In his London house he hosted frequent dinners and musical evenings, while in Sussex he was a popular squire known for his generosity which included providing annuities to poor widows. He spent over £10,000 ‘in the Employment of the Labourers and Mechanics of his village who would have been otherwise often unemployed,’ much of it in building projects. These include the four-mile wall around the centre of his estate, about half a dozen follies and, of course, the pyramid. He also paid for the first Eastbourne lifeboat, helped fund the Belle Tout lighthouse, re-cast the five Brightling church bells and added three more, installed the 1820 barrel organ and bought and restored Bodiam Castle.

Probably his greatest passion in the arts was for music. He arranged performances, as a close friend and patron of the composer William Shield and supported a family of London musicians. He also appreciated sculpture and painting, commissioning studies of Brightling and surroundings by Turner. Above all, however, he took a great interest in science, supporting scientists such as Faraday and becoming an early, possibly a founding, member of the Royal Institution. His donations to this body were very significant, even formative; he paid off its early debts and established a gold medal for chemistry and two professorships. He was also founder member of the Royal Astronomical Society, presenting them with a theolodite that later helped prove the shape of the earth.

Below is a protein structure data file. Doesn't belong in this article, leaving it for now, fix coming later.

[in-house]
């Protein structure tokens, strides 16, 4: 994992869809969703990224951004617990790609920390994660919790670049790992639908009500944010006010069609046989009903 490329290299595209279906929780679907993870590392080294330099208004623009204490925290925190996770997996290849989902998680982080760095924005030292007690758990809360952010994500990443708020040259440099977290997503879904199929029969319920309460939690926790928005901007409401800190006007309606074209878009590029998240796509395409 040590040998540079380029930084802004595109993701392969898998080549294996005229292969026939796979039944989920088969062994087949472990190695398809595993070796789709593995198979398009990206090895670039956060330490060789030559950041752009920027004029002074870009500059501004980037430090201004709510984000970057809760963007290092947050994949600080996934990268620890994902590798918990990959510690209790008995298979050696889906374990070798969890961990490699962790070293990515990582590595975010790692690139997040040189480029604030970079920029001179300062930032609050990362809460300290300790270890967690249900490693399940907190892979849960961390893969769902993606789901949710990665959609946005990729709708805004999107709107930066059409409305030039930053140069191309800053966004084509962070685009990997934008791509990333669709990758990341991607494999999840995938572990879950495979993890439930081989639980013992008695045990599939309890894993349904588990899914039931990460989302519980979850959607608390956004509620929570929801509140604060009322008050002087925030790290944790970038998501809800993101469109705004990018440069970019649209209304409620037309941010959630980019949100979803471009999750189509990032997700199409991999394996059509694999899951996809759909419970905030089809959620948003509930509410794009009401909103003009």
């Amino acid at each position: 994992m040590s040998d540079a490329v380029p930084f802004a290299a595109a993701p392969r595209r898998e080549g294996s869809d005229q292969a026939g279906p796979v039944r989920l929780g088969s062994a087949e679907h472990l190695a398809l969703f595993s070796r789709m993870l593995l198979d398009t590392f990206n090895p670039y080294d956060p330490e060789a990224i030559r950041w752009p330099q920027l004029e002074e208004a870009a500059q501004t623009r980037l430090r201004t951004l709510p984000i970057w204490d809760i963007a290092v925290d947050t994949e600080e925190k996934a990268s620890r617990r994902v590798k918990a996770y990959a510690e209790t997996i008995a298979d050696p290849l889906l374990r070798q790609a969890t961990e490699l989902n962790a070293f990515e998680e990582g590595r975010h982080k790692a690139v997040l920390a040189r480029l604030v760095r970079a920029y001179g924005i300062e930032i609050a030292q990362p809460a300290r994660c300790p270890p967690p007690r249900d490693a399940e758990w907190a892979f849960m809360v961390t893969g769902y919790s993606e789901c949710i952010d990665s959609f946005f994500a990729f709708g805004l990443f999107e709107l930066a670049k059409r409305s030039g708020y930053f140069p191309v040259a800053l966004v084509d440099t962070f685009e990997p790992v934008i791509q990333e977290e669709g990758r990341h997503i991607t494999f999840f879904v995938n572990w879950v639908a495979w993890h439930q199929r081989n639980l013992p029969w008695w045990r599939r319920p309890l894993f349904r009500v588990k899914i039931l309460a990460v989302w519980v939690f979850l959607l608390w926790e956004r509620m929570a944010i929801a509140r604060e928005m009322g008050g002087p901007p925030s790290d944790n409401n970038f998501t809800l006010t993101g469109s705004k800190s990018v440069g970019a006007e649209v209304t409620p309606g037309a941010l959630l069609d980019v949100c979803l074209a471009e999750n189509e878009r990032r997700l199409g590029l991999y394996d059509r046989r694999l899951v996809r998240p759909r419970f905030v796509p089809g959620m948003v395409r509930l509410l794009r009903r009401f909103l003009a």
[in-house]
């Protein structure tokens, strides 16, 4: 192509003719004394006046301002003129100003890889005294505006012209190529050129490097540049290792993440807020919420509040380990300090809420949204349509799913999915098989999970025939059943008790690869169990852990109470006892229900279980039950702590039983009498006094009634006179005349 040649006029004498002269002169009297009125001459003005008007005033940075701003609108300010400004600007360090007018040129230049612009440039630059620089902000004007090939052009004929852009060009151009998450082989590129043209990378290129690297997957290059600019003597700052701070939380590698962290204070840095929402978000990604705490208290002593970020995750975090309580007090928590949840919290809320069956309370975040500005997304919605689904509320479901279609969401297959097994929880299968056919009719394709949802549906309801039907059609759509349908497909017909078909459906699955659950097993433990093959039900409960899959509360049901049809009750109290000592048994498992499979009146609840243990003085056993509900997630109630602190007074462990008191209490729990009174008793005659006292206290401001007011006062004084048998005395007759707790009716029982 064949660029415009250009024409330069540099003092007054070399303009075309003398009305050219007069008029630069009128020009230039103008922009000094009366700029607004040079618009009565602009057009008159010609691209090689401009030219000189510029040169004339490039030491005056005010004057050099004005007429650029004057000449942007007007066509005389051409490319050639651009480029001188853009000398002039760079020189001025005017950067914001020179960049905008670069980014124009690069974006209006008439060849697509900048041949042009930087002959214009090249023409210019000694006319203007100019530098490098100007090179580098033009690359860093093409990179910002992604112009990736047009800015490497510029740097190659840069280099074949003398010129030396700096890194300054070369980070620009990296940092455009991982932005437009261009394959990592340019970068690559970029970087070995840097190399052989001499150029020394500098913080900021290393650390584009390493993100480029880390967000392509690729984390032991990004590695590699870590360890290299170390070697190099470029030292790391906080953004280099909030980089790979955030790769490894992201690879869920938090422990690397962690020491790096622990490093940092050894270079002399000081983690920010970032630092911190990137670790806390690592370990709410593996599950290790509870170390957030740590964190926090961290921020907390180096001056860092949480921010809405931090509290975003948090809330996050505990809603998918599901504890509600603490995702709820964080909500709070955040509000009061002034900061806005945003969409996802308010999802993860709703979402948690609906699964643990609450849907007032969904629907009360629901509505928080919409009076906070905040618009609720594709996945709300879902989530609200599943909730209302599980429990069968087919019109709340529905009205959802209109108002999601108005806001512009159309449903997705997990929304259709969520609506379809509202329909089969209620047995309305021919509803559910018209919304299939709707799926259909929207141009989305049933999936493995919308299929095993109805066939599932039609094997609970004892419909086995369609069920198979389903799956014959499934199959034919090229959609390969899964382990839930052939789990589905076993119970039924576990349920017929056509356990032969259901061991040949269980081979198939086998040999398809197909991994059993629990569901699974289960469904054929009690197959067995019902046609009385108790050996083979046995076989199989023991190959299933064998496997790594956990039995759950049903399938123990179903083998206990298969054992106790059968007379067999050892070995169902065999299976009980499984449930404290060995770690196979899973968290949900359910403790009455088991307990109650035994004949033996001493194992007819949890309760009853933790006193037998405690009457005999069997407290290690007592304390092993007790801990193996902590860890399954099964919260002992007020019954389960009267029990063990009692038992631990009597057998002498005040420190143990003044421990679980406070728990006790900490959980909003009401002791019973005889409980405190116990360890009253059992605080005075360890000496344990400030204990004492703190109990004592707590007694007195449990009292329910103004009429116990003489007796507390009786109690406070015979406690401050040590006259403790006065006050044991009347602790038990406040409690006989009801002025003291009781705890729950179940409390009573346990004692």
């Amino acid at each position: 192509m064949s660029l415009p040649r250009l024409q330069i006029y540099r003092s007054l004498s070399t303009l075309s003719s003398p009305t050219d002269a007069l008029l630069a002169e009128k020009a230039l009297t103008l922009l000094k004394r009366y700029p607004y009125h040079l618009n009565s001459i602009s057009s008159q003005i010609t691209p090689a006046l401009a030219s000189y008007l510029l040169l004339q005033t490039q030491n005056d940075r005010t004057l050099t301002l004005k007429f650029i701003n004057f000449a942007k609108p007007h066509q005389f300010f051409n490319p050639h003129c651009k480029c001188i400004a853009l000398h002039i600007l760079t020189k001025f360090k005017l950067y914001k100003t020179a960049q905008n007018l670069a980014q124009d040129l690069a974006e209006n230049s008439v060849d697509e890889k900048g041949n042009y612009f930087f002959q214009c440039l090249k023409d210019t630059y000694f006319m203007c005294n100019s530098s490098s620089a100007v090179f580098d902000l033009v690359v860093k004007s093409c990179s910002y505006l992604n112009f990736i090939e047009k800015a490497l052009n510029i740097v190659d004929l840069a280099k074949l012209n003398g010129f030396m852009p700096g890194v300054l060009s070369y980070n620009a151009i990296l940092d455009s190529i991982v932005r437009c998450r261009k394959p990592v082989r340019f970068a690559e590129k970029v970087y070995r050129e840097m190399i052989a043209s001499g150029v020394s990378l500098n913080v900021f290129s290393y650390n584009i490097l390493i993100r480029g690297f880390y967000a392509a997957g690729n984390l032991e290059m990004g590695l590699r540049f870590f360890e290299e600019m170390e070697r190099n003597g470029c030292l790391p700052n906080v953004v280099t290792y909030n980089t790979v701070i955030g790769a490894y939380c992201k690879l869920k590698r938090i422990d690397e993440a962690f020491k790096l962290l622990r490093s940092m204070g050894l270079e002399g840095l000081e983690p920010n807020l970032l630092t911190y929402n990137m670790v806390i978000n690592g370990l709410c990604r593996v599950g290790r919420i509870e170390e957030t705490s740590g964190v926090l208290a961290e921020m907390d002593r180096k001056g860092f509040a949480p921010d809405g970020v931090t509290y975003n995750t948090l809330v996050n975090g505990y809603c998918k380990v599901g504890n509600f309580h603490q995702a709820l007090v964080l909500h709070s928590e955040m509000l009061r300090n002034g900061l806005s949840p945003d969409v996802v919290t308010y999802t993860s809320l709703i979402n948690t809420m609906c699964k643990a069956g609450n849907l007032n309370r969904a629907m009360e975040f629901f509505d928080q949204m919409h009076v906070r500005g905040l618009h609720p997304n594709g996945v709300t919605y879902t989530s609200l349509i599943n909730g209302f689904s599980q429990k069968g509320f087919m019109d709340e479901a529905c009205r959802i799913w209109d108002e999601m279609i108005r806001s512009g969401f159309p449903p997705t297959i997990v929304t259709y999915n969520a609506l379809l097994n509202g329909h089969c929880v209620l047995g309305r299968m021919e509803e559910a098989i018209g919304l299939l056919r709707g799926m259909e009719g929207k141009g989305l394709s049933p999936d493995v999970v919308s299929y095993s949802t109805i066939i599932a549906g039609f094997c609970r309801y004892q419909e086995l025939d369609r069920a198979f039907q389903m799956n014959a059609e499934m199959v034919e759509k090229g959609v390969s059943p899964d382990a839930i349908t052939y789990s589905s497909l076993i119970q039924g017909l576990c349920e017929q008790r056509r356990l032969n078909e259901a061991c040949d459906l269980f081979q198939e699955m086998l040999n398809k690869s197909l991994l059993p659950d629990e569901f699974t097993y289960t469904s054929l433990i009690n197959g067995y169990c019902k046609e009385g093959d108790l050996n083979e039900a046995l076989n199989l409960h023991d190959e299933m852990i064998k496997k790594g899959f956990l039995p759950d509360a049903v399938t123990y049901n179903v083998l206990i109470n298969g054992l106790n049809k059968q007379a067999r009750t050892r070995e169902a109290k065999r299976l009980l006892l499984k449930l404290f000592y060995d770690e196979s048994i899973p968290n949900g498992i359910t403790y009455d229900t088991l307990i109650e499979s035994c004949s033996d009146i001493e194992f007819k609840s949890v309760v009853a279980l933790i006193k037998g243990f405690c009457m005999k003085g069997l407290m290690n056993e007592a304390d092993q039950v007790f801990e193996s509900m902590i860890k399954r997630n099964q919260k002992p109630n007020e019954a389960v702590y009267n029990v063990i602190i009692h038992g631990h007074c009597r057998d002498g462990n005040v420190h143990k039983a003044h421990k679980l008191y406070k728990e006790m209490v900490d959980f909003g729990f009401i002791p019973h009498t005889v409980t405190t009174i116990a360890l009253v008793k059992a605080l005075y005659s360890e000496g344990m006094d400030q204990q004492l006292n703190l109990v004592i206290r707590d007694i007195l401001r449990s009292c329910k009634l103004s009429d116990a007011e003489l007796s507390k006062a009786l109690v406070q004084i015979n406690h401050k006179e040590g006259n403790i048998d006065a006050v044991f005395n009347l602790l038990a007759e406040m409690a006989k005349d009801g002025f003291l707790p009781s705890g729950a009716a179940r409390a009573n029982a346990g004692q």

No-one examining Fuller’s life can fail to be struck by the contrast between his support for the needy, and for good causes and his simultaneous efforts to preserve the practice of slavery. He would surely have known leading abolitionists such as Wilberforce and Pitt and presumably would have heard their arguments. Whatever his motives, his continuing support for slavery must represent at the very least a failure of moral imagination. He clearly had sympathy for those whose sufferings he could see, or knew of, but his sympathies seem not to have extended to those he never met and who lived in far off places he never saw.